The News from Frederick, Maryland on July 19, 1948 · Page 1
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July 19, 1948

The News from Frederick, Maryland · Page 1

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Frederick, Maryland
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Monday, July 19, 1948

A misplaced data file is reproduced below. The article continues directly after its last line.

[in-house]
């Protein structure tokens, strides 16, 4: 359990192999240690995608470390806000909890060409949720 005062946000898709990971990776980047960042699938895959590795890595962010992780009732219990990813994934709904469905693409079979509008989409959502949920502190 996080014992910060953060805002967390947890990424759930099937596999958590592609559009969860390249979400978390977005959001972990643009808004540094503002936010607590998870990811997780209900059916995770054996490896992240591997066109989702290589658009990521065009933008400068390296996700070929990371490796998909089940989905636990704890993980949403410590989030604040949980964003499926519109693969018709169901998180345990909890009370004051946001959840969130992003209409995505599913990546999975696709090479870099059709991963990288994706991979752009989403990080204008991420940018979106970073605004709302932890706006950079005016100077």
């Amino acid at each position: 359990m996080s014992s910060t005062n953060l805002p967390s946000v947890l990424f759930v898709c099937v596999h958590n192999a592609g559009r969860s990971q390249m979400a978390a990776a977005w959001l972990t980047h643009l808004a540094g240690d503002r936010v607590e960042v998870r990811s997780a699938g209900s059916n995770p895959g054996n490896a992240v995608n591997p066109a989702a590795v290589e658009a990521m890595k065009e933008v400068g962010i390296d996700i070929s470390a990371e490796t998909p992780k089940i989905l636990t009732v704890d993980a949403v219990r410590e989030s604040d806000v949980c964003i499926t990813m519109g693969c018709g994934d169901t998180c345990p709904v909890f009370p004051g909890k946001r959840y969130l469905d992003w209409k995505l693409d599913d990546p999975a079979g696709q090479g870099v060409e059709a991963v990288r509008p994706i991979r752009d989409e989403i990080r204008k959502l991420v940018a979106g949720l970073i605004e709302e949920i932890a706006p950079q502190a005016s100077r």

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Today's News Today NEA FEATURE SERVICE A. P. t£ASED WIRE AND FEATURES VOL. LXV.--XO. 233. Run Today ' News--T.OoO " Post --8.57* Total--15 625 FREDERICK. Ml).. MONDAY. J U L Y li». I'MS. VEX PACKS Weather Forecast Partly cloudy w i t h a few isolated Plunder sho\crs in ue^t antf slightJy I'-KJlcr in ea*t portion tonight. Tue-- cl ij ·jomc cloudiness »nd warm viith t-'.iance of scattered showers in aftcr- n *on or everting. PRICE--THREE . B. Storm trutally jssaiilted ["that Local Man's Jaw Fractured On Both Sides When Attacked Near Fort Meade \V. jl-urtgis Storm, cashier o£ the Citizens National Bank and former president of the Maryland State ireiuen's Association, was under- ;oiag treatment at Frederick Memorial Hospital today for a jaw fractured on both sides when he wss attacked by several drunken men near Fort George G- Meade Sunday night. Mr. and Mrs. Storm and Mr. and Mrs. Rufus Edwards. Hagerstown. were returning to they: homes !cst night after spending the weekend St. Helena Island, in the Chesa- eake Bay, which is owned by Su- Raney, of Silver Spring, who their host, when the affair occurred. Sir. Raney is also a past president of the Firemen's Assn. They were near Fort Meade when they suddenly saw a truck coming in the opposite direction and completely on their side of the road. To avoid a head-on collision. Mr. Edwards, who was driving. veered to the left side of the highway and the cars passed \vith- u! any mishap, it was said. Looking through the rear window. persons in the Edwards car saw a man fall from the rear of the truck. They 'had previously stopped their car and they walked back to see if they coulcf^ be of assistance- Struck Without Provocation Before any one in the Storm-Edwards party could say a word, it as reported, one of the men struck r. Storm and knocked him down. his is believed to be the blow broke his jaw. Then the three men who were in the truck, all appearing to be very drunk, started" to battle with anyone who was nearby. Mr. Storm was shoved down several times when he tried lo get up and Mr. Edwards was knocked down and kicked, sustaining bruises about the knees. The affair took place in front of what is known as Betty's lunchroom on Annapolis road just out- the Fort Meade gates and the rovost" Marshal's^" office at "the Meade post received word at 10.35 o'clock that a riot was in progress. according to the Associated Press. Military police reported no soldiers were involved and turned the case over to the civilian authorities. The * fighting had stopped when State Police arrived. Before that time, according to members of the party, the drunken men had even struck or kicked at children and bystanders had pitched in 'to help Mr. and Mrs. Storm and Mr. and Mrs. Edwards. Anne Anindei county police took into custody three truck "drivers and chauffeurs living at nearby Odenton. "Walter J. Robbins. 22. faces two charges of assault: Asfaury Lowman. 32. faces three charges of assault. and Marvin Lowman. 35. faces a charge of tampering with an automobile. Officers Praley and Disney ot 'the Anne Arundel County police said in their report that the accused had been drinking. The three men are scheduled for preliminary hearing before Police Magistrate David B. Dunker at Feradaie tomorrow night ( 6 p. m. est). Took Car Keys During the fracas, one of the attackers even grabbed the auto- rrfobile keys belonging to Mr. Bd- j.-ards and made oft v.-;th them. Vhen the trio was arrested, one of them had the keys in his possession. Mrs. Storm and Mrs. Edwards \vere not injured hut were "shoved around" fay the three drunks. Members of the party were told that the men under .arrest have been in trouble before. The accident happened about 30.30 o'clock but it was not until four hours later that Mr. and Mrs. Edwards and Mr. and Mrs. Storm ·Arrived here, after -which Mr. Storm was immediately taken to the hospital. X-rays were taken this morning. He had been Siven treatment near the scene of the affair by a physician. Chief complaint of the crunk who fell out of the truck seemed to be that he had orn his pants. it was reported. Ke was not injured. i 197 New Cases Of i Polio Are Reported Raleigh, N. C.. July 19 .-P- -, North Carolina's polio outbreak I will be its worst in history if the · present incidence continues. The 197 new eases reported last week brought the state's total to 679 for the year. There were 878 in a 1944 epidemic, j Meanwhile, the National Founda- ! tion for Infantile Paralysis yesterday opened an emergency convalescent unit at Camp Sutton, 25 ni!e.= east of Ct:arlotte. Seventy beds are available and they can be increased :o 360. The foundation has plans to open similar units at Camp ' Butner. near Durham, and at Camp Mackall. in Scotland county. Dr. J. W. Ramnorto::. state health olficer. defined the epidemic area as being between Asheville. in the · west, and Raleigh, in she east-cen- tra! area. Lutherans Open Annual Conference Approximately 225 Persons Registered At Hood College The thirteenth annual summer conference for church workers of the Maryland Synod of the Lutheran Church is being conducted this week on the campus of Hood College with approximately 225 persons ranging from 14 years of age up registered. The conference opened on Saturday aftemoon-with " registration and will end after the noon meal this Saturday. This morning the address of welcome was given by Dr. Andrew G. Truxal. president of the college. : There v.-as also the showing of movies of the 1947 conference which was also conducted on the college campus. Tonight and tomorrow night at 8 o'clock vespers will be conducted in the Hodson outdoor theater in charge of Rev. Dr. Wilson P. Ard. of fiagerstown. ' Movie night will also take place at 8.45 o'clock at which time. "The Salt of the Earth." the latest film produced by the United Lutheran Churches in America, will be shown. Vesper services will be conducted on Wednesday. Thursday and Friday evenings by Rev. Dr. Fred R. Seibel. Jr.. o£ Silver Run. ; Leadership classes will be con| ducted each" morning and the axt- ernoon will be "devoted to recreational periods. Rev. Morris G. Zumbrun. of Jefferson, is in charge of recreation. Rev. Howard F. Reisz. of Baltimore, is the director of the annual Conference and Dr. Margaret B. Ballard. also of Baltimore, is the administrative secretary. Dean of Women is Miss,Margaret Heinzerling. Baltimore, and Rev. \Vm. Ernest Fox. of Middletown. is the Dean of Men. Rev. Ralph K. Miller, of Brunswick, is the registrar of the conference. Agnes Kuhlmann. RN". Baltimore, is the school nurse. Among the visitors to the weeklong event are Rev. P. David and . his v.-ife. from India. They will take part in the scheduled programs. During the past fall, winter and summer they have been studying at Yale University and will return there in the fall to continue studies. Other members of the facuity are Mrs. Andrew S. Theisz. Woodbine: Rev. Dr. EUvood S. Falken- .=tein. Westminster: Rev. Donald Bautz. executive director of the · Washington Intermissions Society: Rev. Dr. Carl I. Simon. Washington: Rex-. Dr. Paul P. Anspach. New York city: Mrs. Raymond C. Sorrick. of Gettysburg. Pa.: Mrs. : liable Elsie Locker. Philadelphia- Kev. Frederick Otto. Fremont. O.: Rev. Dr. Oscar W. Carlson. Baltimore: Mrs. Ruth G. Ehlers. Xew York City: Rev. Francis E. Reinberger. formerly of Walkersvilie. nnd now of Camo Hill. Pa.: Rev. Raymond if. Miller. Funkstoivn: and Vi;g:l W. Doub. of Middletown. Public Meet On Schools Tonight At 8 Long-Range Building Program To Be Taken Up At Frederick High Residents from all sections of the city and county are expected to attend a meeting caiied by the Board of Education in Frederick High School this evening at eigti* o'clock -dst* when a ions-range ; school building prcsra::i wi!! be discussed. Mimeographed copies of the recommendations for school sys- · tem-injprovcmenis made following . a county-wide survey recently wi!! be passed out at the meeting. These wii! include statements of enrollment figures for each school, it is understood. There are two very definite factors affecting the schoo' situation at present. Superintendent of Schools Eugene W. Pruitt said to. day. One is an increasing birth " rate--certain to bring more schol- · ars into the schools--and the ^ec- ond is an increased school population by the fall of 19-58 due to thc addition of the extra '12th- grade in the schools. Both, he pointed out. ·-!! require additional classrooms to take care of the student population. "We I haven't caught up with present- day needs as ypt and .-ow are faced with new needs within a year." the superintendent commented. Invitations have been extended to representatives of many organizations to attend and the meeting is open to citizens. President . George C. Rhoderick, of the Board of Education, will preside and · questions will be janswered. State . Superintendent of Schools Thomas . G. Pullen. Jr.. has indicated that he probably will be ^resent. In a letter extending an invitation to the meeting. Mr. Pruitt said: "The Board of Education. · charged as it is with the responsibility for the administ-ation and supervision of the childrer. in the public school system of the county, is convinced that the w-lfare of ail the children in the county in the immediate future requires very careful thought and attention . from all citizens. The members of i the board are therefore seeking · the advice ana opinions of all , interested citizens to the end that the interests of the schools may be promoted. ; "Because future developments in · the public school program in Fred\ erick county are so largely dependent upon the need for enlarged and ijew buildings and : more f a c i l i t i e s generally, the Board has caused a building survey to be made by outside auth rities. The survey committee has studied the present and future needs of the county from the standpoint of school population and has made c e r t a i n recommendations. The ' Board of Education has not committed itself to these recommendations, nor will it do so until it has made them known to the public generally and sought the advice of interested citizens in all of the county communities.'' London Press Frank In Fear War Between Reds And West London, July IS ¥·--The Lon- uOJ press, surveying the Berlin i-ituation. spoke frankly tuday of the danger of war between Rus" i and the west. "The war of nerves is reaching its height." saxd the London Times, adding. "The challenge in Berlin requires ·-·nniediatc ana clear decision. So Jong as the Russians : ema:i obdurate the dangers will mount. "Each side is being driven on to the point where asi open clash "Xeither sice desires war; yet. as measures and counter-measiires i:»- erease- ;h e combination of a:i inci- o ; cnt and a r : sipg be j; ef tha . o .,i force can settie the issues might produce a clash beyond control." "We are delighted to welcome the American airmen who this · week end returned to airfields i;; Britain." Labor's, pro-government Daily Herald announced, adding"No one on this side of the iron curtain wants war. But. equally, ro one here is prepared to be bullied in dciiancv of agreement:- " The Daily Express noted that "the world slides os.ci more, after *v pitifully short an interlude, into ,* situation d-aught \\ith the danger of \\ar " "We must face the fact that war aas once again become a possibility. "" said the conservative Daily Graphic. "That means we must be prepared for it " The Conservative Daily Mai!, asking "Do they want \\ar'.''' said, "Hitherto it has been assumed that Russia does not want war. But this assumption would be proved wrong it' she closed our , corridor to Berlin by force." 3 More Killed Will Not Take On Md. Roads 87,300 Prize By the Associated Press Three persons were killed on M a r y l a n d highways yesterday bringing the week end total lo nine. Benjamin F. Croston. of Loch Lynn, a 22-year-old motorcyclist, was killed near Oakland in a collision involving three vehicles. Another motorcyclist, identified as Stewart Lloyd. 33 of Moncta. Va.. was instantly killed when he failed to make a curve near Snow Hill- Robert G. Ross. 23-year-old em- ploye of the Baltimore postoffice. died Sunday night after the car ia which he was riding- failed to negotiate a curve, struck a pole, and turned over several times. Pikesville police said they were chasing the car at the time, which had been reported stolen from Baltimore. Charles Wagner. 54. a farmer of near Princess Anne. w;*s killed Saturday night when his car and a truck collided at Princess Anne. His 47-year-old wife. Mar;.- and two-year-old son. Paul were reported in a critical condition at the Peninsula General Hospital in Salisbury. Other fatalities Saturday were Louis D. Mayhugh. 17. of Riverdale, in a collision near Beltsville and four members of a Baltimore county family in a head-on crash near West Friendship. The latter were Otis Glenn Dodson. 20. of Phoenix, his wife. Clara. 19: his sister. Exie Dodson. IS: and a brother. Elliott. 14. ^ JT.EES TO r. S. ZONE * Washington. July 19 .7.--Czechoslovakia's top ranking army general wa? reported today to have fled to the American occupation zone of Germany. Government officials said the general. Antonin Bohumil Hasal, escaped from Czechoslovakia several weeks ago after the Communists took over. SEVEX DROWNED Charleston, W. Va.. July 19 -VPi-- -.t least seven persons drowned in *West \~irginia yesterday as swimming and boating accidents marred their attempts to case the heat. Two were brothers, onr of them a 17-year-old sir! who left a five- months-cld child. Russians At Seoul Social Function Seoul. Juiy IP .f,--Russian liaison officers dined publicly last night with the chairman of the United Nations Commission for Korea. Chairman J. L. Paul-Boncour of France remarked that the Russians presumably "thought I was the French consul general." Russia refused to permit Xorth Korea, which it occupies, to vote in the May 30 Korean election, in which American occupied South Korea elected an assembly. The U. N. Cominis. ?ion supervised that election. The Russians brought their -.vives, Boncour. Oliver Manet. French alternate, and Russian Lt. Cols. I. P. Vinokurov. 35. and E. G. Sinit- yin. 32. were guests of Lt. Col. J. D. Wjlmeth. assistant liaison officer for the United States command with the commission. The dinner -.vas at the U. S. Army-operated Chosen hotel. This was the second social ap- ' pearance of the Russians since their - arrival a year ago. They attended , a Bastille Day cocktail party at the French consulate July 14. but i were absent from the U. S. consulate's July 4 party. They are rarely .--een outside of , thc Russian consulate. Four Auto Victims Are Buried On Sunday No charges have been preferred as yet in connection with the accident near West Friendship Saturday in which four persons burned to death. State Police said this morning. There were indication, that the authorities had not finally determined who was driving the. car which collided with the machine occupied by the four persons^ who met their death. Ralph O. linker. Poplar Springs, one "of the rnen in the car. was discharged after hospital treatment and lodg- ' ed in the Howard county jail as a material witness while authorities continued their Investigation. The four persons burned to death were buried Sunday afternoon at Cockeysviiie. Baltimore countv. Ford Walkout Voted By CIO Detroit. July 19 I^PJ--The last barrier to a Ford Motor Co. strike was cleared today when the CIO United Auto Workers executive board approved a walkout- No date was set. The board left it to the union's Ford negotiating committee i'i call out H6.000 production workers in 46 plants across the nation whenever it chooses. The 22-Tian executive board approved a strike unanimously at thc request of Ken Bannon. director of .the UAW-CIO's Ford department. Huntington. W. Va.. July !! r-- Mrs. Jack L. Adams, whose husband won S7.300 Saturday night on a radio quiz contest, said today they were turning down the prize because "we're just \\orn out." The attractive housewife said she and her husband hadn't gotten a minute's rest since news of their , good fortune got about. "We don't figure it's worth thc trouble." she said. "Our health won't stand it. so we've decided not to take the money." Adams had indicated yesterday that he would use the which he won on thc Broadcasting System's "Three for the Money" show, to build a new home. But that started a flood of , telephone calls which was con, tinuing today. Adams. 27-year-old cable splicer for the Chesapeake and Potomac ; Telephone Company here, was out ! on a job and could not be reached '· for comment, but Mrs. Adams con- i firmed a report that thc couple ; would pass up thc S7.300. I Mrs. Charles Adams, thc win, ner's inother. said the young couple, she and her husband, and , all their neighbors, had bcsn bothered so much, they just couldn't : take it. She did not know whether Jack would turn down the . money or not. i She said th^ cal'-: were from I aaJUestale agents, charity groups. ; and a dozeA .mo one other people ; offering acivice on how to spend " the money. Adarns had figured the govern- ment would take about one fourth ' of the money. Weary from the excitement of winning the cash award, and 1 listening to "a million" sugges- | tions on what to do with -the ' money. Adams had said last night ' he and his wife were still undecided whether to build a home or use the money- for other purposes. ; -_-,. ~t ~ ·* L P · l-f 1"|1fk(~f ^«I ^\ /A if'Ol A -*J-K-'V«- eu? vj Jr\.3- tC/A Heavy Selling Of Stocks Is Due To War Scare Xew York. July 19 ,f~ scale selling knocked the market lo the lowest level ir. iy two months today. Leading issues broke SI :o share. The acute weakness · carryover from late last · when prices skidded for the est week-to--.veek ceclirse in than a year. Selling was caused main!; professiona: traders who worried about what appeared the increasingly om:r.o'js to: the n^ws concerning Berlin. -Big- stock near- S9 a .vas a ·.veek. ^arg- T.ore :-' by ·»ere to be Stanton Is Released On Bail Of Sl,500 Joseph Stanton. colored, this city, has been released under 51.500 bond pending grand jury action on charges of breaking and entering three Frederick stores in the past several weeks, it was learned today. Stanton was charged in the entries of the thefts from Sears Roebuck and Company. Parsons Company and Hollander's auto store. It is understood that the charges allege around SI 19 worth of merchandise and cash taken from all of the places. A 15-year-old colored juvenile, arrested fay city police in the investigation of the same case, is still :n jail, charged with being a delinquent minor. His case will come up in Juvenile Court. He was first rlaced at Montevue but lodged jn jail after ne escaped. ' A colored man was fined S5 and : costs in Peoples Court this morn\ ing as thc outgrowth of an nc- i cident in Frederick Sunday after- I noon in which four persons were , reported to have sustained minor · injuries. Magistrate Alton Y. Bennett imposed the fine on Ellsworth P. Hoy. Unionvillc, Jriver of a machine going north on South Market street which collided with the southbound automobile of Oscar £. Mehring. o.' Gettysburg. Pa., about 4:-}5 o'clock. ?ilchring. 61. had his right shoulder bruised. His wife. 51. sustained a laceration of the left leg: MJss Jane Mehriajr. 12. had a bruised face md Thomas M. Mchring, 21. had his head bruised. . They were all taken to Frederick Memorial Hospital for treatment and then discharged. No extensive damage v.-as done to the cars. it was reported. T. M. Mooring was ine operator. Hoy. listed a? uninjured, was fined on a charge of failing to give the right of way in the collision, which occurred at South Market and Eas* Ail Saints streets. Mehring was acquitted on a reckless driving charge. City Officer George Hoffman investigated. FACES' CRISIS Pans. July 19 T---The government of Premier Robert Schuman Jaced a crisis today over the armed forces" budget. WOMAN' LOCATED Doylestown, Pa.. July 19 ./P--An airplane pilot located today a 78- year-old woman who caused a ''·idespread search by v.-andering y-.'-jiv ."rvn the home of a daughter near h^re. iNEWSPAFERr I APPROVE INCREASE i Cumberland. July 19 tf--Mem- j bers of Local 26. United Rubber. Cork. Linoleum and Plastic Work- lers of America 'CIO. yesterday I unanimously approved an 11 cent hourly pay increase at the Keily- jSpringneld Tire Company here. Local Forecasts Local Forecast 7» -Frederick and Washington counties--Mostly sunny and not so humid today wif. hishcst 86-90. Fair tonight with lowcsl 65-70. Tuesday fair with little change in temperature. i Allegany and Garrett counties-[ Partly cloudy and a little' cooler to- 1 day w i t h highest near 85. Fair and . cooler tonight with lowest near '60. Tue-cipy !·*·.:.. cloudy \\ith j l i t ' l c rhansc in temperature. Four Qualify To Administer Estates Letters of administratiors were granted on four estates in thc Orphans Court this morning. Mrs. 7-Iary 2- Barnes qualified as ad- ministratrix of !(ie estate of her 'lusband. the late Hugh X. Barnes. Mt. Pleasant merchant, who died suddenly la^t -veek of a heart attack. The widow snd one .-ister were listed as heirs. H. Kieffer DeLautcr. local attorney, qualified ar administrator of Andrew C Baj;ent. of Brunswick Xo heirs were listed. Moliie V. Zimmerman, a daughter, qualified as administratrix of the estate of her father. Benjamin F. Zimmerman. near Fes^avilie The daughter and eight arandchiU'rcn v. ere listed as heirs. ?.T. Kathryn Phillips, a niece, qualified ay adiniruvtratrix of Mr=. Viius Viola Brown. Point of Rockr. j.. *, Driver Jailed In Lieu Of -810 Fine Wiihs Pryor. colored, of lit. Airv Rou'c 1. was found guilty of operating a motor vehicle while intoxicated and was sent to jail for sixty day.- by Magistrate A:'.or: Y. Bennet: in Peoples Court this n-.orn- ins. He was unable to pay thc fir.c and costs of S300.75. He had bscn arrested by Stslc Trooper A H. Hascnbuhler on Route 26 near Liberty on Sunday evening about 9 o'clock. Collateral was forfeited by Robert E. Babmeton. Germantown. George E. S. Hackey. Gaithersburc. John M. Coveii. 103 South Market street, Katherme L Wilder. Washington, si! passing when vay ahead not clear. Sfi 45: Fay G. Clark. Washington, exceeding .y». $21.43. Arre.sts were marie by Trooper.-Melvin A Snvder and Kaseribuhlcr Truiiiaii To Be Target Of Congress Will Be Under Attack By Southern Democrats And Republicans For Calling Session Washington. J u l y IS · I' 1 --Prp.si- ttrnt Truman w i l l hand lite evtra sevioii Monday an administration bill lo itral u i t h ri*»in£ living rusts. I'rcMdenlial secretary C'harlrs G. Kvs aid thc President is at work on a measure embracing virtually all of the ten-point anti-inflation prosrani he rccommciulosl ta Con- sress la^ November. "There w i l l be a concrete bill on high prices." Kos told reporters. \Ya..hingtoii. July 1! V -- A n g r y -outherti Democrats. a welt a* Kc' publican.-., today marked Pre.-idenl Truman as a target for hot criticism i:i the corning special Congress opening on Monday. : Senator McClellan D - A r k made ' it clear that Dixie party members who didn't walk out of the Philadelphia convention, aren't Koiuc along docilely with the President's summer law-making program.) (or ·civil rights measures, inflation con: trol steps and housing and educa- t tion aids. : The Arkansas Senator. who , fought Mr. Truman's nomination but stayed in the party, told a re. porter that unless some intcrnation- . ai developments require conRrcs- ;ionai action, the recall of the lawmakers for next Monday may prove 'tragic." "If thc President's program, a.s , he outlined it to the Democratic convention, is carried out." ?»lc- [ Clellan said, "we will have cither uncontrolled inflation because of ' the government spending he proposes, or a police state. "If there is international emergency that requires action by Congress, then the call for a special session is tragic because it will only ' serve to magnify thc disunity of our people at a critical time ;n , world affairs." : The Arkansas Senator said he . thinks the President's summoning of Congress was "conceived in pol- · itics" and that thc session is likely to "wind up in politics." What direction the Republican · attack on Mr. Truman will take remained unclear. Although some GOP lawmakers have taken the President to task for what they call a political move. · there was no sign that Gov. Thom- · as E. Dewey. the Republican nominee, has reached any strategy ' agreement with congressional leaders. A close friend said Dewey stands ready to cooperate with House Speaker Martin R-Mass. Senator ,Taft 'R-Ohio'i and others in draft, ing a GOP plan of action. Dewey may confer anew with Taft and Martin before the sec- sion opens, but apparently no arrangements have yet been rr.sdc for such a meetinc. The New York Governor was : paid to have no plan to cornc to i Washington himself. ' Herbert E. Browne!!, his cam' oaign manager, will open offices here this week. He probably will · be chief liaison man between thc , nominee and Republican members ' of Concress. ! In addition, two New Vork lawmakers will be generally regarded as spcakins for the Dewey views. . They are Senator Irving Ivcs and Rco. Leonard W. Hall ; Dewey himself is t-aid to believe the Republicans ought to make a . reasonable effort to pass some con' siructive legislation in thc special , sessiori- But he is said to agree with many of thc GOP members that the lawmaking process ought not to be allowed to dras alone all summer. It 15 the New York Governor's feeling, associates said, that in calling Congress back President Truman was laying the groundwork for a campaisn directed almost exclusively at the lawmakers" record rather than at thc Republican nominees or what their platform promise?. A; for the GOP olatform and the -pecial session. Dewey was said to believe that it would mean kecp- :r.S Congress at work until November \n try to write many of "hnsc pledges into lav. Tlie Nation Today By J A M K S MAKl.OW Wa-hi:isii-!i J u i y 59 !· --Thert .an important diflerence bc:v\ec:i a ·sew c:o:i yf Consreii a:sd 3 ^pe.-ia: (-.*;..n ",.ke the one Pre:- deiit Truman h?« called back to .vork Monday Thc dUU-rvnce :^ the ab:!:t to make ,-pvcd The present C«ij{re-- :s ship S"th E'ectt-d :i Xovensbe:. J946, st U j k \!V:CC til J a : i u a i . 1947 j:id :t.v '.v. o- jear term e:-;f-- January. 11*49 ThK SO:S» Coziere". t:!i!k:;i- aT; thc work of if; f.vo-car t«rr-: .,;:. dvn'.e. adjourned in Ju::e Now. t c H i i i K 't tha". it* u o r k i:sot fisiihe\i. Mr. Truman has ca!!- For that resM!!. w i t h o u t *M motion. She special ess:on car. pick up the ii:i:s;ii?hed busiiief- ~sf--ihe 30lh Congress and TMo 0:1 wills it. But it would be different \\ t;h a new session of Conisre:-'-". F»r e.\- aniple. the 81st Conere^ v.-.t', te elected !:) November and -AI!! take oflice next January. L'nlikc the special C$MOII coiii- :::; up Saturday, the filsl Con:*-o^ won't I'c able to pick up and m-'.i through the unfinished bsi.sitie.-T- of the 80th Congrcfs. It will IIH-.C ;o t:ut from scratch. This win show what's meant- i Duri:ij; the two-year term of a . Congress, many bills arc introduced. They arc referred to the proper committee for examination. For instance, a bill on labor coos to the Labor conimillcc. If it wants to do something about the bill, the committee holds hearings, brings in witnesses to testify : for or aeainst it. wrangles over it. and FC«i«*rallv rewrites She original bill. Then if a majority of the eom- miitce members agree, the biil is okayed a:id sent over to House or Senate for debate or vote. All this usually takes months of work. · In spite of alt the work, many bills are ignored by the full House and Senate and Concrcss winds up its two-year term without acting on them. No action meant a bill is killed. A bill must be acted upon by the Congress in which it is introduced · or it automatically dies. That happened with the 80'h Congress. Many bills, although the;- received a lot of thought and examination. were left lying around unacted upon when the 80th Congress quit in June. 1 But couldn't the 81st Congress, when it takes office next January, call up one of those rnuch- worked-upon bills and vote on it? No. A new bill, even though identical with one ignored by the 80th Congress, would have to be introduced in the 81?t before action could be taken. And. once it was introduced, it would be referred to the proper committee and probably have to go through the long months of mor.e hearings and wrangling. But that's not true with the special session. Being part of the 80th Congress, it could x-ote right away on the completed bills left unact- cd upon by the SOth Congress . when it adjourned in June. In this way the special session could do a lot speedier work than a brand new Congress. For example: The House approved a bill wiping out all Federal taxes on oleomargarine and rent it over to the Senate for a vote, since both Houses have to approve a bill before it can become law. The Senate went home without acting on it. But. in this special session, the Senate can now call up the margarine bill and vote on it without any delay, if it wishes. The same is true v.-ith a number of other bills left untouched by the 80th Congress when it adjourned. That's whv Mr. Truman said this special session could finish up its work in 15 days, if it wants Jo. But you can bet Congress will take more than 15 days, once it starts. (Jiinoe Burn Money For Power Plant Fuel When the Tsinsn power plant »:- ir.o«t ran v,'t of coal plant officials saveri The day by burn-.ns money. Several ^ays. coai , c ',:ppiy was .-avcd by fauir.ina more t'ian 100 -?:=c-= of cheap Chinese cuirency in ~ir.al! denomination.-. With the U. S dollar today worth more 'hen 8000.000 yuan, people no ionaer will accept small bill* of lo«* than 10.000 yuan denomination. JAMES INDICTED W. N. CROMWELL DEAD j Washington. July 19 .?'--A Dis- New York. July 19 .¥,--Wil- trict grand jury today indicted Eu- liarn Nelson Cromwell. 94. attorney gene H. James. 31. Negro of Balti- who took a leading part in the r- more. on charges of murdering 3ani7ation of 'he United States Carr-I F f ? s d « e l l . i!. in Rock Creek Strcl Corp, died at his home here -Vr'-i here J u n e 27. i oday. PROPERTY WITHDRAWN Real c-tf.;c of Leo Algcr. located on the Mt. Air-Prospect road at Sidney, v. as withdrawn for in- sufiiciciit bid at a public sale held on the premises Saturday. The Alger home place consisted of a two- story, five room hou.se, outbuildings and tv.o acres if ground. Some porson.il properly WKS sold. Delbcrt S. N u l l \\,-iv t h ? art-tioncer and H. ^ 7 iolatioll Of Truce Charged Cairo. July 19 -.T--Israe- charged today that Syrian and Iraqi troops arc engaged in widespread offensive operations in northern Palestine in defiance of the truce imposed by the United Nations. A Haifa dispatch o.uotcd an official Israeli report as savins; Syrian troops attacked thc Jewish settlements of Eir.iieb. Sussi'.a and Sha'ar Hagolan south of the Sea of Galilee. The Syrians employed heavy CU*i?. the report said, and f.ring stii! v,-?? goins on thi« r-.orning. On thc Jenin front, the report said. Iraoi troops opened "neavy artiliery fire "on Jewish-held Zir'in. six and a half miles north of Jenin. and on Jewish position* at Lajjun. Jewish forces entered the battle which :s stiJl in progress, thc rc- 4o-t ?aid. In Western Galilee. Jewish forces caotured four Arab village* before thc ceaic-fsrc deadline. Then the Arab liberation army opened fire on thc Jewish positions from Tar- bikha near thc Lebanese border. Jewish forces arc pursuing the Arab volunteers wh'ch are fleeing, ·he report continued. Arab irregulars were reported to have attacked the Tel Aviv-Haifa highway today from Ar?.b villages around Zikron Vaakov. tho report said. Allies May Curb Russ Shipping Counter Moves By West Considered In Retaliation For Herlin Blockade \\ avh:n;ioii. J u l y 19 T--President Truman tjllcj top Army and diplomatic chiefs to the White HOU-.C today as thr Berlin blockade drove the western allies toward a new pro;rjn of action. The conference included I'ndcr- »ecretary of the Army William II. IEaprt_Jr.. who has juvt returned foni llie denser arras along the rim of the iron curtain hi Europe. Secretary of the Army Royall and l'nder-.ecreiary of State Lovelt U!MI uere sitting iloun « i t b the President at the mill-day meeting. Their t a l k uas scheduled im- mettiatrl after the President's weekly forei;n policy conference \\ ith Secretarj of State -Marshall. Washington. Juiy !9 ·,!· --The western powers arc expected to reach agreement tiis-s week on an action program aimed at countering the Russian blockade of Berlin with forceful measures on a world scale. A first step probably will be the dispatch of i:ew notes to Mo5- cow from Washington. London and Pan.-;. These may warn the Kremlin directly of asi extremely serious danger of war and try to refute the Soviet arguments in support of, the blockade. Other measures which are known to have been under study include: 1. Curbs on Russian ship movements around the world by closing the Dardanelles. Russia's outlet from the Black Sea to the Mediterranean. '-. A chcv.p-do'.vn on trade between the Soviet Union and the western powers. American commerce with Russia already is curtailed, but from the British particularly the Soviets have been Setting a wide variety of manufactured goods in exchange for foodstuffs and other raw materials. 3. An appeal to the United Nations to deal with the Berlin_crisis. This might be taken before the Security Council at any time or before the U. N. General Assembiy which meets in Paris in September. Such an appeal would have the cffsct of putting Kussia on trial before the world. 4. A direct challenge to the Russia:-, blockade system by ordering either an Army-escorted train or a truck convoy to undertake the trip from Western Germany to Berlin in spile of Russian barriers to any :uch niox'emcnt. So far. officials here have spoken of the possibility of a direct assault on the blockade only as a last ditch measure. Could Mean War If the Russians resisted, the resulting clash could mean war. One of the difficulties confronting the western nations in trying to map out a program to deal with the Berlin situation is that time is running out more rapidly than they had thought it woulc even late last week. The Russian announcement that an increasing number of Red army planes will be making "training nights" in the air corridors to Berlin has created the belief here that the Soviets may be willing to risk war in order to make the city intolerable for the v.-es'crn occupation forces. At the moment top American officials regard the danger of war as extremely great. What-they are uncertain about is whether the Russians--or some dominant faction in the Moscow government--may actually want war or whether the Soviet Union is trying to pull off one of historv's most giga itic bluff?. CONVENTION ON FRIDAV Philadelphia. July 19 -·?.--The vanguard of Ticiuy A. Wal!act-'s third p.irty begsn moving into Philadelphia in force today in preparation for :h^ parly's con, vcn I'M ·- -Mime, Friday. Quarterly Meeting Of Holy Name Society Held The quarterly meeting of the Central Maryland Section of the Koly Name Society was held at St. John's .school auditorium Sunday afternoon with approximately 50 delegates and v;s:tors in attendance. W. Jerome Offutt. president ot the section, presided. The rneet- :r.g was addressed by Rt. Rev. Monsignor Harry A. Quir.n. ot Baltimore. Archdioce^-an Spiritual Director of the Holy Name Society. Mcnsignor Quinn advised the group that Archbishop Keou.eh has requested the indii'idual branches to hold a Holy Hour on the Fesst of Christ the Kit^g or: October 33 r in- s'ead of the customary celebration at M:. Si. Mary's College. Remarks also were made by Walter G. Giej of Annapolis. Archdiocesan President of. the Holy Name Union and Rev. Fr. James M. Kogan. Spiritual Director of the Central Maryland Section. The delegates decided to hold the quarterly meetings on the third Tuesday of October. January. April ?nd July instead of the unusual Sunday afternoon. The iiext meeting will be held r«t S". John's school auditorium on Tuesday. October 19. at 3.30 p. rn. and the executive committee has planned special entertainment for those in attendance. Delegates and 'spiritual directors were present tt · the meeting from Hancock. Ka.nri- tour. Si. Anthony's Shrine. Lrber- tvtown Urbana, Bucke;. stov. a and i Frederick. NEWSPAPER!